Remodeling of Central Metabolism in Invasive Breast Cancer Compared to Normal Breast Tissue
News Sep 07, 2012
Changes in energy metabolism of the cells are common to many kinds of tumors and are considered a hallmark of cancer. Gas chromatography followed by time-of-flight mass spectrometry (GC-TOFMS) is a well-suited technique to investigate the small molecules in the central metabolic pathways. However, the metabolic changes between invasive carcinoma and normal breast tissues were not investigated in a large cohort of breast cancer samples so far.
A cohort of 271 breast cancer and 98 normal tissue samples was investigated using GC-TOFMS-based metabolomics. A total number of 468 metabolite peaks could be detected; out of these 368 (79%) were significantly changed between cancer and normal tissues (p<0.05 in training and validation set). Furthermore, 13 tumor and 7 normal tissue markers were identified that separated cancer from normal tissues with a sensitivity and a specificity of >80%. Two-metabolite classifiers, constructed as ratios of the tumor and normal tissues markers, separated cancer from normal tissues with high sensitivity and specificity. Specifically, the cytidine-5-monophosphate / pentadecanoic acid metabolic ratio was the most significant discriminator between cancer and normal tissues and allowed detection of cancer with a sensitivity of 94.8% and a specificity of 93.9%.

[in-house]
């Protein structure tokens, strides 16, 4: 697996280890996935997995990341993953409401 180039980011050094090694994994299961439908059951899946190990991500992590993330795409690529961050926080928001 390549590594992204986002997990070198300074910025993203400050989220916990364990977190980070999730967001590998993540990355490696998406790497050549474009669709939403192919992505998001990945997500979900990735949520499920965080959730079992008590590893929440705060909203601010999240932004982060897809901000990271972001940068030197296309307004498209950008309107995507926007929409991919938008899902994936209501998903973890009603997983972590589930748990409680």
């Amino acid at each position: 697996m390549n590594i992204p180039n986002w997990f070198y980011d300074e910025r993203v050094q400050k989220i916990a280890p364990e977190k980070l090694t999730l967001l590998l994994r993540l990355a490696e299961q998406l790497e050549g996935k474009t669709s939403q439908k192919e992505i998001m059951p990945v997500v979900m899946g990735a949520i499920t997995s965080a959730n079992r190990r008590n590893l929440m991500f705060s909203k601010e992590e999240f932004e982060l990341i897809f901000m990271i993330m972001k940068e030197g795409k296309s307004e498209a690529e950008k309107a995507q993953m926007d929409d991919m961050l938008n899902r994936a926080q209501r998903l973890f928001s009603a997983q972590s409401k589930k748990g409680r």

Furthermore, our results demonstrate that spectrometry-based approaches have the potential to contribute to the analysis of biopsies or clinical tissue samples complementary to histopathology.
The article is published online in the journal BMC Genomics and is free to access.
Interaction Mechanism for 'Boiled Noodle' Proteins IdentifiedNews
Even unstructured proteins can bind together with incredible strength using electrostatic attraction, a new study suggests.READ MORE
Discovery of Exomeres Could Help Reveal How Cancer Cells SpreadNews
A new cellular messenger discovered by Weill Cornell Medicine scientists may help reveal how cancer cells co-opt the body's intercellular delivery service to spread to new locations in the body.READ MORE